Taiwan braced for a direct hit from Typhoon Soudelor on Friday as the storm took dead aim at the island and was expected to make landfall in a matter of hours, according to the Joint Typhoon Warning Center.

An eight-year-old girl died after being swept out to sea as Soudelor churned straight for the island, forcing thousands to flee and troops to be placed on standby, officials told the South China News.

The typhoon packed sustained winds of 126 mph and gusts up to 155, making it the equivalent of a Category 3 hurricane.

The storm is expected to maintain Category 3 strength as it makes landfall, AccuWeather said. “Residents of Taiwan should prepare for a direct strike by a major typhoon,” said AccuWeather meteorologist Dave Samuhel.

Heavy rain of up to 20 inches and howling wind gusts are the main threats from the storm, AccuWeather said.

More than 2,000 people have already been relocated from Taiwan’s outlying islands, popular with tourists, and troops were preparing to help more residents move from their homes into shelters, the South China News reported.

All of Taiwan’s schools and offices were closed Saturday due to the typhoon, the China News said.

Travel across the island was seriously affected by Typhoon Soudelor, with even high-speed trains staying inside until Saturday, the Taiwan News reported. Numerous other train journeys, flights and ferry services had also been canceled due to the approaching storm.

The current forecast track takes Soudelor straight across central Taiwan, which is both mountainous and extremely landslide-prone, according to Dave Petley, a landslide expert at the University of East Anglia (U.K.).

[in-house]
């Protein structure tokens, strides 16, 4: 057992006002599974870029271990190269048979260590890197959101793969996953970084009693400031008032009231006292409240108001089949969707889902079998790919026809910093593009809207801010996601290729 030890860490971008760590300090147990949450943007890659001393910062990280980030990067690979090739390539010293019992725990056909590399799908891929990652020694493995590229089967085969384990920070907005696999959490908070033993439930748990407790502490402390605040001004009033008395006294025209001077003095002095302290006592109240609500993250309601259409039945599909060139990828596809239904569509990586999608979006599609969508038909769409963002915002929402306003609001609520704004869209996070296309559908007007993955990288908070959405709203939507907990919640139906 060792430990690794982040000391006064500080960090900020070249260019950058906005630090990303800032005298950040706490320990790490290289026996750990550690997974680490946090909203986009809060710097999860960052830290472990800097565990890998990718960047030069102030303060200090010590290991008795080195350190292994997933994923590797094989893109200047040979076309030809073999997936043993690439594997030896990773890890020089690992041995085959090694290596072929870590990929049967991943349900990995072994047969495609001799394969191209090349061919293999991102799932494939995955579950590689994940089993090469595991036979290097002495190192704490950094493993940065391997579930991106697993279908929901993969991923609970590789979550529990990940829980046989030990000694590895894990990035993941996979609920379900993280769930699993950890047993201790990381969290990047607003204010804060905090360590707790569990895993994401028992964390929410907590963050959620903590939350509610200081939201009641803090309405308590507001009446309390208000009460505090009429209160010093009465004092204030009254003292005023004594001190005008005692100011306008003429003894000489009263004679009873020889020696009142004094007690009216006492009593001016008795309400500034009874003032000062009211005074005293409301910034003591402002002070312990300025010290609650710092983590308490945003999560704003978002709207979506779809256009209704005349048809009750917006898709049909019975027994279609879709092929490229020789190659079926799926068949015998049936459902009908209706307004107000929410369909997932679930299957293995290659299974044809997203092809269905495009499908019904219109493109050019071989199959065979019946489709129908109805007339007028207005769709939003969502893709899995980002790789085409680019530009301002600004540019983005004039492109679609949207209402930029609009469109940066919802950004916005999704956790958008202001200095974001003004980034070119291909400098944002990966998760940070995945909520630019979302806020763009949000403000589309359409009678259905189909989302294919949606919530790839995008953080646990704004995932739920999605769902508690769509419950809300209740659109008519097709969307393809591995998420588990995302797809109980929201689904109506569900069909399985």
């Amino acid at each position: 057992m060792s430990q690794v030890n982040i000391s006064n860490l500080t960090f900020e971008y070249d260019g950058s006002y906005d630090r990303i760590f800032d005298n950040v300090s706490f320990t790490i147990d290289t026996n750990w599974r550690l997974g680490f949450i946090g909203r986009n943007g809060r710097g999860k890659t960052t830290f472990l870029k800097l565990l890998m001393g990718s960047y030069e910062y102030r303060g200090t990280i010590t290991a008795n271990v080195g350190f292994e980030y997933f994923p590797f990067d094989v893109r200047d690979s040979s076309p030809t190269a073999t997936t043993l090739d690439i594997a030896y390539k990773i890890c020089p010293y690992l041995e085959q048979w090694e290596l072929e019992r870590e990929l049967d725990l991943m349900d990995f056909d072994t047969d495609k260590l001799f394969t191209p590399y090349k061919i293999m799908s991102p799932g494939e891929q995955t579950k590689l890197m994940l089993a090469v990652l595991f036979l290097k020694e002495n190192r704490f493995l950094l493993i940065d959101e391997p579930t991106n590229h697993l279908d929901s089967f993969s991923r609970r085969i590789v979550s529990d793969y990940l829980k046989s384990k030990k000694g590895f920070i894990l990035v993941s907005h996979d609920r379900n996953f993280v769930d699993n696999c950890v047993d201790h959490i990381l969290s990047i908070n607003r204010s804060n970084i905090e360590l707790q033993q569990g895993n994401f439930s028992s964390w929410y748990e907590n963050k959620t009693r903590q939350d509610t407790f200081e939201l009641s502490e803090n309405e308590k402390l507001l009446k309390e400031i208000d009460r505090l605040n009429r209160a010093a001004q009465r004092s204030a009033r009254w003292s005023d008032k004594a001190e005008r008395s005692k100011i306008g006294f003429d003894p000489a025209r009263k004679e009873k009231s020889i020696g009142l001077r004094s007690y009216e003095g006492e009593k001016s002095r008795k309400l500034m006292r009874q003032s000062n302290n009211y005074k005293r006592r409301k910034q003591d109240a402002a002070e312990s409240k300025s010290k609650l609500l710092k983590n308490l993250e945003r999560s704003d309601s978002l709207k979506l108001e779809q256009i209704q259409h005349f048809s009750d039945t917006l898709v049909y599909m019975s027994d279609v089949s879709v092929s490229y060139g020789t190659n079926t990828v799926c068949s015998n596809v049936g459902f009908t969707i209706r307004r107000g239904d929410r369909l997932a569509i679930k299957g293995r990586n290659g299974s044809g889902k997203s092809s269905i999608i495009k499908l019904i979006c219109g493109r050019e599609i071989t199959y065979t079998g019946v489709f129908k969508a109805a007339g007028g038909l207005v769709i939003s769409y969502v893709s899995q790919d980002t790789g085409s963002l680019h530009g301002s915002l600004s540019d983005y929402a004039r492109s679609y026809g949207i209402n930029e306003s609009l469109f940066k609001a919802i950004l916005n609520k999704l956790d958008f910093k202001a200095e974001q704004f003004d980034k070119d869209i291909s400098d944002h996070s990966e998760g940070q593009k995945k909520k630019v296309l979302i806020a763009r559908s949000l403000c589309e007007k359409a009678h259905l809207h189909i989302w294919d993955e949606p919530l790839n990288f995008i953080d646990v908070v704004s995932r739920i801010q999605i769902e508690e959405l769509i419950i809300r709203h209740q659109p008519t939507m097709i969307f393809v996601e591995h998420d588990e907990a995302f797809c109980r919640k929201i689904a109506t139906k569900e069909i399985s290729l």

“The extreme rainfall totals generated by typhoons combined with the steep mountain front in eastern Taiwan means that the landslide potential for Typhoon Soudelor is very high,” Petley wrote in his blog. Heavy rain from Typhoon Morakot in 2009 caused catastrophic landslides in Taiwan that killed at least 500 people.

In addition to the potential for deaths and injuries from the storm, it is likely to be a $1 billion economic loss for Taiwan and China, meteorologist Steve Bowen of Aon Benfield said in a tweet. Typhoon Soudelor will be the first typhoon to make landfall in Taiwan this year, the China Post said.

Soudelor reached its peak intensity late Monday with winds near 180 mph, making it the strongest storm anywhere on the planet this year, AccuWeather said. After hitting Taiwan, the typhoon will head for China by Saturday.